Key milestones

On 18 March 1954, the Geelong refinery became the first of Australia’s post-war refineries to come on stream. Its commissioning sent ripples of excitement throughout the Geelong community and was widely applauded as a major development in strengthening Australia’s industrial capacity. More than 1000 people from 14 countries worked on its construction. World-renowned photographer, Helmut Newton, was commissioned by Shell to photograph the project.



Shell Australia announces it will construct an oil refinery in Geelong.

Shell Australia announces it will construct an oil refinery in Geelong


Plans under way to construct prefabricated housing on 60 acres of land close to the refinery (the area rapidly grew into the Shell housing estate).



Shell Geelong Refinery is opened by the Governor-General, Field Marshal Sir William Slim.



The Geelong refinery’s residual catalytic cracking unit (RCCU – cat cracker) starts up.

The Geelong refinery’s residual catalytic cracking unit (RCCU – cat cracker) starts up.



New plants are built including the detergent alkylate plant, the lubricant oil plant, hydrotreater 1, hydrocarbon solvents plant, a third crude distillation unit, a second platformer and the vapona resin formulation plant. 

New plants are built



The refinery’s mogas alkylation plant, polypropylene plant and splitter are built as well as a continuous catalytic reformer.



The Western Port, Altona, Geelong (WAG) pipeline is finalised.



Geelong Refinery is connected to the State’s power grid.



Geelong Refinery’s first female operator starts and unleaded petrol is introduced into the Australian market.



The refinery is connected to the Barwon Water trade waste system.



The refinery commissions its new residue catalytic cracking unit (RCCU). At the time it was one of the largest construction projects undertaken in Victoria for many years.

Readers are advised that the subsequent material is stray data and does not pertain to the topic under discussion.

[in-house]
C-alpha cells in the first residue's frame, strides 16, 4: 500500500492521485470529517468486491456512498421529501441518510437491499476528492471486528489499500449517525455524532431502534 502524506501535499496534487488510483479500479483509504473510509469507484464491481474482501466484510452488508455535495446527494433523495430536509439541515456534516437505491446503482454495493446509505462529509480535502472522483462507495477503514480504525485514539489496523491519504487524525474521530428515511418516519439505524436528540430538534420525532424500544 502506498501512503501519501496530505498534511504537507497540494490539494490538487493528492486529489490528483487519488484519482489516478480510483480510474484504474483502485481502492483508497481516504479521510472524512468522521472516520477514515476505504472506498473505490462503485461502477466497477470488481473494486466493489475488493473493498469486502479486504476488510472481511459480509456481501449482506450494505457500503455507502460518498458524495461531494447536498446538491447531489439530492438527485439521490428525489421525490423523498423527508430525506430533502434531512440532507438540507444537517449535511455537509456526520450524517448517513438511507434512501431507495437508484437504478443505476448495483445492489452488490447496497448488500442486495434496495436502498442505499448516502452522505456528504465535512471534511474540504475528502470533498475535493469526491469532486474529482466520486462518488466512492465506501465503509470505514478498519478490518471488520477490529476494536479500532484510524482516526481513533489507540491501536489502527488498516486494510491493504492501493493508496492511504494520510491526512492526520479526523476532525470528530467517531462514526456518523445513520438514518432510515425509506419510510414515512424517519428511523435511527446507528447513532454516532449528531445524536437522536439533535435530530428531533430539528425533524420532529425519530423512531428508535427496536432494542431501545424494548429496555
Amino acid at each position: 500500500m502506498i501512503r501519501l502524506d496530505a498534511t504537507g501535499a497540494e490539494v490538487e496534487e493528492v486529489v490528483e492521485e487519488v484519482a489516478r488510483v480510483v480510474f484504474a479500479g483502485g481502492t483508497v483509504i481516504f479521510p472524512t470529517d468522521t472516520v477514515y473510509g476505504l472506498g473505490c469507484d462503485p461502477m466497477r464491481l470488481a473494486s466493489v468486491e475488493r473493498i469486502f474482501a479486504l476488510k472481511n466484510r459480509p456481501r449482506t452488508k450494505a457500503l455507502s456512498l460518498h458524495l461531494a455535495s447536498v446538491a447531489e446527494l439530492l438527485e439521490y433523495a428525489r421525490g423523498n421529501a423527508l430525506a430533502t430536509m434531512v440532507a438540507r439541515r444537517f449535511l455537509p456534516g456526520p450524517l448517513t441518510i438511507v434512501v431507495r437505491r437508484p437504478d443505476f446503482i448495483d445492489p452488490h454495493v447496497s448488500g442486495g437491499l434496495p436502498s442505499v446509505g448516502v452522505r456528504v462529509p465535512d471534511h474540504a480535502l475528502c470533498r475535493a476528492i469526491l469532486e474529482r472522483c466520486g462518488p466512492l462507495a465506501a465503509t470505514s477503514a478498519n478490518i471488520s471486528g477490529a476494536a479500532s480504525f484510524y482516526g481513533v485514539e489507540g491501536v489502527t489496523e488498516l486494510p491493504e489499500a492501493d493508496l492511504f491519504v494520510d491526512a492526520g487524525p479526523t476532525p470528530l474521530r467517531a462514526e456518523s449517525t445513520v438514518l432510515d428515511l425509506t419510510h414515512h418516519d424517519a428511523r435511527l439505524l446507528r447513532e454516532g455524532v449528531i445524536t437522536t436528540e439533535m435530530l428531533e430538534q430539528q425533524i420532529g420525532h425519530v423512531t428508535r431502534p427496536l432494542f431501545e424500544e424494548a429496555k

The refinery’s hydro-desulphurisation (HDS) facility is completed, enabling the refinery to produce ultra-low sulphur (10ppm) diesel fuel.



Benzene saturation unit (Bensat) completed. As a result of the production of low-benzene fuel, benzene emissions from the Geelong Refinery dropped by more than a quarter.



The refinery’s Water Master Plan Project is completed, providing a substantial improvement in the way the refinery manages its water resources. The plan results in a saving of 300,000 litres of fresh water a day and improved treatment of water leaving the refinery. Upgrades to the RCCU (cat cracker) also reduce particulate emissions.



Shell Australia and Barwon Water sign an agreement to construct the Northern Water Plant (NWP). The Barwon Water-owned and operated NWP will recycle sewage from homes and trade waste from Shell Geelong refinery. The ‘Class A’ water will be used by the refinery, saving approximately 5% of Geelong’s total water consumption.



April 4, Royal Dutch Shell announces that the refinery was for sale.

April 30, Northern Water Plant begins operation.

Northern Water Plant begins operation



February 21, Royal Dutch Shell announces the sale of the refinery as part of the broader sale of Shell’s Australian downstream assets to Vitol.

August 13, Viva Energy Australia Group Ltd begins operations of the downstream business including Geelong refinery as an operating facility. Viva Energy commits to investing $1B in the business over five years, including a third in the refinery.



100 million litre crude tank built, the largest crude oil storage tank in Australia.

100 million litre crude tank built



Viva Energy starts manufacturing very low sulphur fuel oil (VLSFO), the first low-sulphur fuel oil to be produced in Australasia.



Viva Energy announces a strategic vision to establish Geelong as an ‘Energy Hub’ with future energy development projects that could be co-located with the refinery.

Historical photographs courtesy of The University of Melbourne Archives, photos by Helmut Newton, circa 1950’s.